What to do when Even the Experts are Perplexed

January 25, 2021

My Dear Reader,

As the market sits at roughly 31 thousand points, it would appear as though the Dow is stagnant when compared to the gains of the Trump administration. However, as noted by Steve Goldstein, during the past twelve weeks, the stock market has seen one of the greatest inflows to stocks according to Bank of America. This has puzzled many experts, as Goldstein notes in his article on Market Watch:

“As the chart shows, spikes in margin debt often precede major stock-market busts. The good news — for those invested in the market — is that stock market leverage is an accelerator. “When stocks already rise, and investors feel confident, they borrow money to buy more stocks, and they can borrow more against their stocks because their value has risen. And this additional borrowed money is then chasing after stocks and thereby creating more buying pressure, and prices surge further,” Richter writes. And the inevitable bad news: “Stock market leverage is an accelerator on the way down when stock prices are already falling and brokers issue margin calls to their clients that then have to sell stocks to remain compliant, triggering a bout of forced selling, and many leveraged investors sell ahead of margin calls in order to avoid being forced into selling at the worst possible moment.”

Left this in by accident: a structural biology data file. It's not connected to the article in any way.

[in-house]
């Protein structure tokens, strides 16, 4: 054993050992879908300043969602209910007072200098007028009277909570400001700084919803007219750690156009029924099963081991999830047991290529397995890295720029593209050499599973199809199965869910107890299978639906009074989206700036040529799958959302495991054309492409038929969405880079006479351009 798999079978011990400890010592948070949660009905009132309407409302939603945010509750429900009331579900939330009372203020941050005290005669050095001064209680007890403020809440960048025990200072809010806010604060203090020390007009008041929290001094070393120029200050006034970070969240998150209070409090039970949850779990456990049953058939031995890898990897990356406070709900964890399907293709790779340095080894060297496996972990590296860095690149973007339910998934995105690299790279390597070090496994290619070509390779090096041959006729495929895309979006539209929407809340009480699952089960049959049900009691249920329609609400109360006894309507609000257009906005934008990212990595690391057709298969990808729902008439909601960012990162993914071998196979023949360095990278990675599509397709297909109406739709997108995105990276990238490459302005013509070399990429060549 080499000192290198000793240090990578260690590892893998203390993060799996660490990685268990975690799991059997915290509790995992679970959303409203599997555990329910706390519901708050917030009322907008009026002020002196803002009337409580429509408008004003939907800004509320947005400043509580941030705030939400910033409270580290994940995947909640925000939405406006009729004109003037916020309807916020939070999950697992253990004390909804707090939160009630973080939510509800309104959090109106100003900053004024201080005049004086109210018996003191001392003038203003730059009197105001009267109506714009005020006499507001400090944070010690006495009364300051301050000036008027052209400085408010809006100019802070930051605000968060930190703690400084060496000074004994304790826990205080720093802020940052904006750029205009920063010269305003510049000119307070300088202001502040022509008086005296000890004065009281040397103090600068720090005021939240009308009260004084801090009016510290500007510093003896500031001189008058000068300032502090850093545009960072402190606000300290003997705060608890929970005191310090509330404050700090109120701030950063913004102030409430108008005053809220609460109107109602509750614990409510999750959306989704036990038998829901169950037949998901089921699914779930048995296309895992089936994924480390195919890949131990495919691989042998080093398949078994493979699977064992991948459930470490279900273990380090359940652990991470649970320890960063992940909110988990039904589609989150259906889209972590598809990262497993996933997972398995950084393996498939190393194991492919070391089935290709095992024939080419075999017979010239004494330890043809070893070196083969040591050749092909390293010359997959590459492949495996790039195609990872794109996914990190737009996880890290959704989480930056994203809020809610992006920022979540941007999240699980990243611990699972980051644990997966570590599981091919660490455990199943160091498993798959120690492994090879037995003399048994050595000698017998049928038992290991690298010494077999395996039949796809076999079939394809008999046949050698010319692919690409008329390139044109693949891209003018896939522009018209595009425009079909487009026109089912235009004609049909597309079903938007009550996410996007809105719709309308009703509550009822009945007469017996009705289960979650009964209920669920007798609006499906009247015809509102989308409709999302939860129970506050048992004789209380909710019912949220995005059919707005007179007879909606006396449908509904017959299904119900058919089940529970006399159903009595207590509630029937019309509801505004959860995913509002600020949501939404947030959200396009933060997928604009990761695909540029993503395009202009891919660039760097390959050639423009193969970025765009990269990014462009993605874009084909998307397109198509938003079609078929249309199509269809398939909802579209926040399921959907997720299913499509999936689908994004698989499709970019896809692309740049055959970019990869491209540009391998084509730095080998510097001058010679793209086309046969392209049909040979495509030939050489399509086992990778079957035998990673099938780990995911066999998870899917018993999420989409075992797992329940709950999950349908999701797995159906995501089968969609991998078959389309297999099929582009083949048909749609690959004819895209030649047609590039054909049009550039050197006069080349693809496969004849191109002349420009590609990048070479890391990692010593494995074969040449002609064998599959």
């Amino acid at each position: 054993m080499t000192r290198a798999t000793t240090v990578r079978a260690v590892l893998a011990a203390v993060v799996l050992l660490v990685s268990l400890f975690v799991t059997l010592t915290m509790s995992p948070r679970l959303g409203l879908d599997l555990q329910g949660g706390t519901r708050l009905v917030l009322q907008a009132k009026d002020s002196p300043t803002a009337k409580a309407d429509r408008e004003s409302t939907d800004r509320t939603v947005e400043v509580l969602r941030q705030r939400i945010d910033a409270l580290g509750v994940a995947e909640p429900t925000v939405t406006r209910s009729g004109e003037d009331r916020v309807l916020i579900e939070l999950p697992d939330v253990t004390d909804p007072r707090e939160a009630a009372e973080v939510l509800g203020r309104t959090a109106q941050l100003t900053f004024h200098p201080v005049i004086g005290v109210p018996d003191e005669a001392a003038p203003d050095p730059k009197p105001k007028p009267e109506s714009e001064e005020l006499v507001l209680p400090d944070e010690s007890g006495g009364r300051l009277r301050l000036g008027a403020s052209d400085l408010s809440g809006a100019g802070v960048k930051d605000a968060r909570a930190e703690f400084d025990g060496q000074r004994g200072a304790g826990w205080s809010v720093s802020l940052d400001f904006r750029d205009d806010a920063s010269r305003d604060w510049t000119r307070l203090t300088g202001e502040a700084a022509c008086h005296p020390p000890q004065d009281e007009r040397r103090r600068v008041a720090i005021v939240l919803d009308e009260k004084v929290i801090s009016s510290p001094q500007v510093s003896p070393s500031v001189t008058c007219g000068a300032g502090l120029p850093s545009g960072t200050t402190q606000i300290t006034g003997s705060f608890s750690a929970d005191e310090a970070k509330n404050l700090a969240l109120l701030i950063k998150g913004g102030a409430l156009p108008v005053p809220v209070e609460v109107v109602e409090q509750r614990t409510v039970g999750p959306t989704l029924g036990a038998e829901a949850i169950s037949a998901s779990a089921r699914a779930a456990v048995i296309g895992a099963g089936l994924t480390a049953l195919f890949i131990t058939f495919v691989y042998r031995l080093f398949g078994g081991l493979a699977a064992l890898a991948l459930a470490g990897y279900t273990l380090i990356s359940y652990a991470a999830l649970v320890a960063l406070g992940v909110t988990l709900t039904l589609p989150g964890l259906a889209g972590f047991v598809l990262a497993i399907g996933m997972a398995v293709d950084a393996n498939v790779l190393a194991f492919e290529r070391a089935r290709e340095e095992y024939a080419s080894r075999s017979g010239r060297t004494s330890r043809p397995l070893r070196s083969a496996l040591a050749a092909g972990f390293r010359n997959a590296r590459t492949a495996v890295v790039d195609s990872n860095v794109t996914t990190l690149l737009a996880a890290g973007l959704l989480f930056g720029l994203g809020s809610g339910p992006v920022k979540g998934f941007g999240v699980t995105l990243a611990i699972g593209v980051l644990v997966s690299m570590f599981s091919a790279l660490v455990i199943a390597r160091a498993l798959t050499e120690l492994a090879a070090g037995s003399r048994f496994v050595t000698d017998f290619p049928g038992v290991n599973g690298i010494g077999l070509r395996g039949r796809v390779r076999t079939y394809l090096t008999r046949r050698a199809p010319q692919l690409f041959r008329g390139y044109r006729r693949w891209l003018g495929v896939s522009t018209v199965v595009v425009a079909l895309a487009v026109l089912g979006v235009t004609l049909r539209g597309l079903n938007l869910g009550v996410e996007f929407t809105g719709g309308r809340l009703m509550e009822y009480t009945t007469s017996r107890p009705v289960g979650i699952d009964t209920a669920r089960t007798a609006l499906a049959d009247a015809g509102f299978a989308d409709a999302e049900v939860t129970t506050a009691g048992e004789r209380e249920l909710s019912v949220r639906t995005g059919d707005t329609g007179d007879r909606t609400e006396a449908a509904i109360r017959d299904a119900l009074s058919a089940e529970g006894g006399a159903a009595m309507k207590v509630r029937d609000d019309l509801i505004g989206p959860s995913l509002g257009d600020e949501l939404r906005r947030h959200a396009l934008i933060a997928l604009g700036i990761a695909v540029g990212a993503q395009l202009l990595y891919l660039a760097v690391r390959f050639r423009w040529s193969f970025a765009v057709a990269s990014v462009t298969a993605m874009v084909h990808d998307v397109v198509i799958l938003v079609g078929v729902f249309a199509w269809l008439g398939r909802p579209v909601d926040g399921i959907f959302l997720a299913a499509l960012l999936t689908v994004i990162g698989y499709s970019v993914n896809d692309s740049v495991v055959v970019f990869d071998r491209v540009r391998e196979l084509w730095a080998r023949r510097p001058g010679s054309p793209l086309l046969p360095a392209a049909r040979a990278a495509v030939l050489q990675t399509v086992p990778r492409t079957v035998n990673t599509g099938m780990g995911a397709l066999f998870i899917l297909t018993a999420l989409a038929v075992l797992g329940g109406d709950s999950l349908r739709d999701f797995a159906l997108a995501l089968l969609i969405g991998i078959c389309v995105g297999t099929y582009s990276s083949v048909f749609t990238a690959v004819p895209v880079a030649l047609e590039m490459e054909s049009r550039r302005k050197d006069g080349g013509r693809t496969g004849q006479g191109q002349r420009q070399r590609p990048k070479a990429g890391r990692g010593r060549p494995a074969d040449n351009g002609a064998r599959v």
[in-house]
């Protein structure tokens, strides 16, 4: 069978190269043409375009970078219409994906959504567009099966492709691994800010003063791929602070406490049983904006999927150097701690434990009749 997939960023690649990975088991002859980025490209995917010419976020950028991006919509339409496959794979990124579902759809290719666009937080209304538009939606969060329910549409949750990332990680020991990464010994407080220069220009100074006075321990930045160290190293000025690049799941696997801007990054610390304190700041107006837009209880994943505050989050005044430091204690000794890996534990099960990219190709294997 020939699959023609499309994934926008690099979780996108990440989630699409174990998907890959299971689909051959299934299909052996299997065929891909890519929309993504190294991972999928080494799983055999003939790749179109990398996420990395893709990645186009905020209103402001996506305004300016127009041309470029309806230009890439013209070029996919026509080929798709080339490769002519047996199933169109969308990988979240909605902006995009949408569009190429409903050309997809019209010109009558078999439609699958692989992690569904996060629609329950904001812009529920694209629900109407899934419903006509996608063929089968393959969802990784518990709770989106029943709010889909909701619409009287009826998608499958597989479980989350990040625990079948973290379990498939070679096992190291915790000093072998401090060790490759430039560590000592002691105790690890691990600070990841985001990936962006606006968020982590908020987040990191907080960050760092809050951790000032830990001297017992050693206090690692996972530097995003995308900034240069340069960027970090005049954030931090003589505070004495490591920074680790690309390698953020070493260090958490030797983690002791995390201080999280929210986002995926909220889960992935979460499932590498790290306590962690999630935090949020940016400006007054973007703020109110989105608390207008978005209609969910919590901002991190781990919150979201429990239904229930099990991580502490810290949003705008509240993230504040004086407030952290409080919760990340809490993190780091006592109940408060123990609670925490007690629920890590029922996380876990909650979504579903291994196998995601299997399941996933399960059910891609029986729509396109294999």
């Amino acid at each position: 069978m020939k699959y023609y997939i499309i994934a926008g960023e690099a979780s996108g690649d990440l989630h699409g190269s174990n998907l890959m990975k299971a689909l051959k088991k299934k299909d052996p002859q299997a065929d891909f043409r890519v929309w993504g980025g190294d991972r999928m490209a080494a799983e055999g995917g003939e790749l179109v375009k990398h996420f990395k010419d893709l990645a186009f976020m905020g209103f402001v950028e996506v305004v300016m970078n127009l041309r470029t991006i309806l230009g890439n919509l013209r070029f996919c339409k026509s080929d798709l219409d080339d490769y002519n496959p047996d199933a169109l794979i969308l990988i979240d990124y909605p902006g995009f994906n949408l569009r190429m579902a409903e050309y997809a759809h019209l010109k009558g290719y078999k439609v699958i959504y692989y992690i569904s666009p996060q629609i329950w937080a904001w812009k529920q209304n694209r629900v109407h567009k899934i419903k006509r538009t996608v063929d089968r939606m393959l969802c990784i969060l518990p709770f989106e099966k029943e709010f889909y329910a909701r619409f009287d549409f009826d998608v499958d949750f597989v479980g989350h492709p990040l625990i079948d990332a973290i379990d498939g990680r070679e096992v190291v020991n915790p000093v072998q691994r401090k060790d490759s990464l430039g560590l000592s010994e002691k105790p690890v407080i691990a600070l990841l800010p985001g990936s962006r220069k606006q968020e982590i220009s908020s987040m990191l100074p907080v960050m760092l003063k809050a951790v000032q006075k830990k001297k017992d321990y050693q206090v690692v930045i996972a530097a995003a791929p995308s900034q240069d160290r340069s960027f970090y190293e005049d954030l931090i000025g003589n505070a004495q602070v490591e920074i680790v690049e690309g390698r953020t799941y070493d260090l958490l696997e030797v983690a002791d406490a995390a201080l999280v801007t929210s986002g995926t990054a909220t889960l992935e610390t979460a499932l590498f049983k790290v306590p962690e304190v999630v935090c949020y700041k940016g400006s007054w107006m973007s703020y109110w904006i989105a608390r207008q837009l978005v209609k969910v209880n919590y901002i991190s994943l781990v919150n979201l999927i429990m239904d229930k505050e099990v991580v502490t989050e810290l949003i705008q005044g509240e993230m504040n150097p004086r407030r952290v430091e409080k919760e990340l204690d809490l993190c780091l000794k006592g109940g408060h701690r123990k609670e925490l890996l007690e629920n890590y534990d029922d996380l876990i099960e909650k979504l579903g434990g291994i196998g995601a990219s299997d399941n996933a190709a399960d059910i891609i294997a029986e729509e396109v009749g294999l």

While leverage for any financial investment is the axis on which wealth moves, a common killer in a down market occurs when large companies “over-leverage” and during a correction, a financial institution calls the margins.  This is why a small contraction in one market sector can cause a major financial crisis across the board, and right now, it would appear that we are in a precarious position.  Market speculation has hit an all-time high, and with 401ks and IRAs becoming more and more ubiquitous; the amount of Americans invested in the market and who use the market as the base for their financial plan has only grown, which could multiply the devastation.  In addition, old stalwarts such as bonds and even bank CDs have seen returns that hardly clear the inflation rate, which naturally increases the amount of risk that portfolio managers are going to have to take, even in the most conservative funds in order to churn out a respectable rate of return.  Or funds could invest in larger companies with higher starting prices, which can contribute to lower returns because of the high entry fee.  

While some have predicted a major crash in the next 24 months, others have boasted that there will be a continuing boon for the next 24, and the only clarity that we can glean from either side is that no one is exactly sure of what to make in the market.  As for answers, I can only say that the solution to me is to not base our financial plans on the market.  If we instead make modest gains outside the market, we can then leverage into the market during a correction to maximize an otherwise worrisome situation.  Real assets such as real estate or precious metals could also help us make nice gains in a fluctuating market.

To your creation and potential,

Kevin Prendiville